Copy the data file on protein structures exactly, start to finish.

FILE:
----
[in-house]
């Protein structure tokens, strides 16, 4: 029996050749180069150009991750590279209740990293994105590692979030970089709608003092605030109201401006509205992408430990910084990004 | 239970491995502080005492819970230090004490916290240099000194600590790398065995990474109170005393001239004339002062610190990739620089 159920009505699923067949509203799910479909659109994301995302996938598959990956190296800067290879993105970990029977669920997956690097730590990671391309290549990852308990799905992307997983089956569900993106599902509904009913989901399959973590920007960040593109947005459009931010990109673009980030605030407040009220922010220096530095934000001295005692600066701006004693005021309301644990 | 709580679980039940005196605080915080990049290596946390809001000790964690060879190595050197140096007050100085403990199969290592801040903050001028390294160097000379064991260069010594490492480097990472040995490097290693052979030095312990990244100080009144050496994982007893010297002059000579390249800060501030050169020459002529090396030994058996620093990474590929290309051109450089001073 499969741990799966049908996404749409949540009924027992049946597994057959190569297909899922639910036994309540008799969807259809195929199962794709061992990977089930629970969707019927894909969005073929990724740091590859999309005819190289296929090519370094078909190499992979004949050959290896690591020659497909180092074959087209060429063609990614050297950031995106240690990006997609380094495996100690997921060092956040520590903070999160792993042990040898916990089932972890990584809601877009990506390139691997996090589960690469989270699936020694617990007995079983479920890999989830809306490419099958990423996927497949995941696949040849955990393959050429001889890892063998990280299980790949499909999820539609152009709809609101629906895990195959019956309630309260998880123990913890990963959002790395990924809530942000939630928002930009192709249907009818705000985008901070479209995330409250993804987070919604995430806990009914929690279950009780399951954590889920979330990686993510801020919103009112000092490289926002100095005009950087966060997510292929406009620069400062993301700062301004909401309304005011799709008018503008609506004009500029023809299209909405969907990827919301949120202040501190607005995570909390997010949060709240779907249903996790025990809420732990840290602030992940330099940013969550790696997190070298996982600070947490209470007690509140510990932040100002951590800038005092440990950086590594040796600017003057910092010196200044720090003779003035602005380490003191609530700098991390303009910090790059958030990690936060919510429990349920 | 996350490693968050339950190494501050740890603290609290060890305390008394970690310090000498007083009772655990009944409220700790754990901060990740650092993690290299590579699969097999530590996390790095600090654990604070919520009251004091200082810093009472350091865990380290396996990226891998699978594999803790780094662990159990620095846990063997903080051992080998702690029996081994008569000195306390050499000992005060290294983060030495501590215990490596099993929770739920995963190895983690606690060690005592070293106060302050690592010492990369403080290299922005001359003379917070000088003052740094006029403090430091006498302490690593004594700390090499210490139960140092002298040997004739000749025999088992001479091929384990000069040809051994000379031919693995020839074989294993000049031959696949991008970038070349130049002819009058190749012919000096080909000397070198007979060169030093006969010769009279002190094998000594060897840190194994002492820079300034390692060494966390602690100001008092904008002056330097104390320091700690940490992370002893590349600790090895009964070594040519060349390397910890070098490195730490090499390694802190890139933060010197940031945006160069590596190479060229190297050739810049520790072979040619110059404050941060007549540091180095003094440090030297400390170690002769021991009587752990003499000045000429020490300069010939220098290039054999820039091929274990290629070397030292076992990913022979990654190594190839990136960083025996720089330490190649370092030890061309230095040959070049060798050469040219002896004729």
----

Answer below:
[in-house]
């Protein structure tokens, strides 16, 4: 029996050749180069150009991750590279209740990293994105590692979030970089709608003092605030109201401006509205992408430990910084990004 | 239970491995502080005492819970230090004490916290240099000194600590790398065995990474109170005393001239004339002062610190990739620089 159920009505699923067949509203799910479909659109994301995302996938598959990956190296800067290879993105970990029977669920997956690097730590990671391309290549990852308990799905992307997983089956569900993106599902509904009913989901399959973590920007960040593109947005459009931010990109673009980030605030407040009220922010220096530095934000001295005692600066701006004693005021309301644990 | 709580679980039940005196605080915080990049290596946390809001000790964690060879190595050197140096007050100085403990199969290592801040903050001028390294160097000379064991260069010594490492480097990472040995490097290693052979030095312990990244100080009144050496994982007893010297002059000579390249800060501030050169020459002529090396030994058996620093990474590929290309051109450089001073 499969741990799966049908996404749409949540009924027992049946597994057959190569297909899922639910036994309540008799969807259809195929199962794709061992990977089930629970969707019927894909969005073929990724740091590859999309005819190289296929090519370094078909190499992979004949050959290896690591020659497909180092074959087209060429063609990614050297950031995106240690990006997609380094495996100690997921060092956040520590903070999160792993042990040898916990089932972890990584809601877009990506390139691997996090589960690469989270699936020694617990007995079983479920890999989830809306490419099958990423996927497949995941696949040849955990393959050429001889890892063998990280299980790949499909999820539609152009709809609101629906895990195959019956309630309260998880123990913890990963959002790395990924809530942000939630928002930009192709249907009818705000985008901070479209995330409250993804987070919604995430806990009914929690279950009780399951954590889920979330990686993510801020919103009112000092490289926002100095005009950087966060997510292929406009620069400062993301700062301004909401309304005011799709008018503008609506004009500029023809299209909405969907990827919301949120202040501190607005995570909390997010949060709240779907249903996790025990809420732990840290602030992940330099940013969550790696997190070298996982600070947490209470007690509140510990932040100002951590800038005092440990950086590594040796600017003057910092010196200044720090003779003035602005380490003191609530700098991390303009910090790059958030990690936060919510429990349920 | 996350490693968050339950190494501050740890603290609290060890305390008394970690310090000498007083009772655990009944409220700790754990901060990740650092993690290299590579699969097999530590996390790095600090654990604070919520009251004091200082810093009472350091865990380290396996990226891998699978594999803790780094662990159990620095846990063997903080051992080998702690029996081994008569000195306390050499000992005060290294983060030495501590215990490596099993929770739920995963190895983690606690060690005592070293106060302050690592010492990369403080290299922005001359003379917070000088003052740094006029403090430091006498302490690593004594700390090499210490139960140092002298040997004739000749025999088992001479091929384990000069040809051994000379031919693995020839074989294993000049031959696949991008970038070349130049002819009058190749012919000096080909000397070198007979060169030093006969010769009279002190094998000594060897840190194994002492820079300034390692060494966390602690100001008092904008002056330097104390320091700690940490992370002893590349600790090895009964070594040519060349390397910890070098490195730490090499390694802190890139933060010197940031945006160069590596190479060229190297050739810049520790072979040619110059404050941060007549540091180095003094440090030297400390170690002769021991009587752990003499000045000429020490300069010939220098290039054999820039091929274990290629070397030292076992990913022979990654190594190839990136960083025996720089330490190649370092030890061309230095040959070049060798050469040219002896004729």